The Young Man Trying to Find His Way
The young man trying to find his way pulled into an empty parking lot save for a small white trailer. He parked in the corner beside a bare birch tree. The rearview mirror reflected the cedar logged walls of Bear’s Diner and a neat row of windows. At five to 3, he got out, tucked in his shirt, and walked towards the trailer. Thirty minutes later, he came out with a bundle of clothes under his arm. They gave him the job.
He was taken back by the offer. He had no experience, didn’t even really expect to be hired. Part of him wished they had offered him to be a dishwasher because he had done that before and had liked it, but they desperately needed servers for the grand opening. They assured him he would be great and told him told to come back tomorrow for orientation. Later at home, the young man laid the shirt and suspenders on his bed for inspection. The shirt was simple, a white cotton polo with a black bear print embroidered on the right chest. The suspenders were complicated, a black jumble of elastics, spotted with white bear claws. He tried them on and looked into the mirror. What he saw was a tragic comedy.
In the morning, he made sure the house was clear before he left his room and hurried to his car. The young man trying to find his way parked in the same corner next to the birch tree when he arrived at Bear’s. For a moment he hesitated, almost turned the car on again. Then, with a deep breath, he reminded himself everyone else would be wearing the same outfit. He opened the car door, stood up, and looked around. His reflection in the door made his ears feel warm. His shirt had become untucked on his hip and as he fixed it the suspenders unclipped where the shirt was untucked. He cussed, put himself together, and walked to the entrance.
He was greeted in the lobby by one of the men who had interviewed him. The man smiled a welcoming smile and pointed to the adjacent dining room filled with rows of cushioned chairs. The young man felt eyes watching him as he made his way to the back row. He sat down and subtly checked his fly. The newly hired servers seated in front of him looked comfortable, some even talked to each other. Each wore the white shirts, black pants, and suspenders stamped with white bear claws. They talked as if they didn’t notice how dreadful they looked. The young man slouched and hoped nobody would sit next to him. He glanced out the window at his car parked beside the birch, watching the lot fill. When everyone was there, the man who conducted the interview began speaking. He gave a proud speech about Bear’s future success, introduced some of the higher-ups, and set the ground rules. The suspenders were mandatory, he said, and told them not to worry how they looked, but he didn’t wear them. The hired servers were then broken into groups and taken for a tour of the diner. The young man’s ears got warm again.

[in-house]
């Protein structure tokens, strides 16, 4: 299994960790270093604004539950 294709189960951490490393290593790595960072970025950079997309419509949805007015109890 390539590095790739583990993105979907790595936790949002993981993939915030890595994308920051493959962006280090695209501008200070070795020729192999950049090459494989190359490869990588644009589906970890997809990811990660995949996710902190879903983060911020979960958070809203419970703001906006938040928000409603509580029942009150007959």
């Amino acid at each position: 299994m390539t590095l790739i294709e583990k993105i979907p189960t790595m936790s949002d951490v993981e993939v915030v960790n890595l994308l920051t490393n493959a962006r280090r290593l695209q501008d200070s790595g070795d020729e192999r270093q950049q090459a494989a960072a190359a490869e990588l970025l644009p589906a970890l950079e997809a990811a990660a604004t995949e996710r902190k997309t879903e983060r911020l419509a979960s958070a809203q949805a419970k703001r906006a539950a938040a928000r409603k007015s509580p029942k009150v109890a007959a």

His guide took the group into the dining area and rattled off a list of condiments and their inventories. Cups were to go on the left, utensils on the right. Something else about milk and honey was briefly passed over. The young man tried to write something down, but the group started for the kitchen. They pushed through the doors and meandered through a maze of white jackets, finally arriving at a heap of industrial metal, thumping and misting at regular intervals. The young man put is fingers in the warm soapy water as he regarded the shine of the silver washing machine. As the group went ahead to test some carrot cake, the young man pulled the guide aside and asked if they needed more dishwashers. No, he said, they had enough. The young man knew it was a wishful proposition. When he filled out the application, he thought he wanted to be a server. Everybody had always told him that you could make a lot of money if you were good at it, but he hadn’t imagined feeling this uncomfortable. Now he knew for sure he would rather polish dishes than serve them. That was a step in the right direction for a young man trying to find his way.
The group barged out from the kitchen and on to the front entrance. Next to the host’s stand was a glass pastry case. It was empty and its glass shone clearly, not sullied yet by fingerprints. From where the young man stood, he could see his black dockers and the attached suspenders in the case’s reflection. The sight made his hands clammy, his ears pulsed warmly. The guide droned about how important it was to sell the diner’s signature pastry, bear claws. It was all impossible now, but when the guide was done, the young man tried one last plea. They didn’t need more hosts, either, the guide said. He could sense now that something was wrong in the young man. His uneasiness was transparent and the guide told him to just stay with it and everything will work out.
The young man stayed with it a moment longer, then pivoted towards the door. It was over now. As he pushed through, a familiar furrowed brow stared back at him. Nobody called out, but their eyes followed him as he strode through the lot. The suspenders came off in one swift motion. The smoothness of this performance humored him. He was finding his way. He looked up at the sad birch tree with its limbs naked and thin, the suspenders dangling from his hand. He grinned. They would make a nice ornament for the tree, he thought, then got into his car and drove away.
Michael Burke is a student of writing and literature. He lives happily in a small New England town.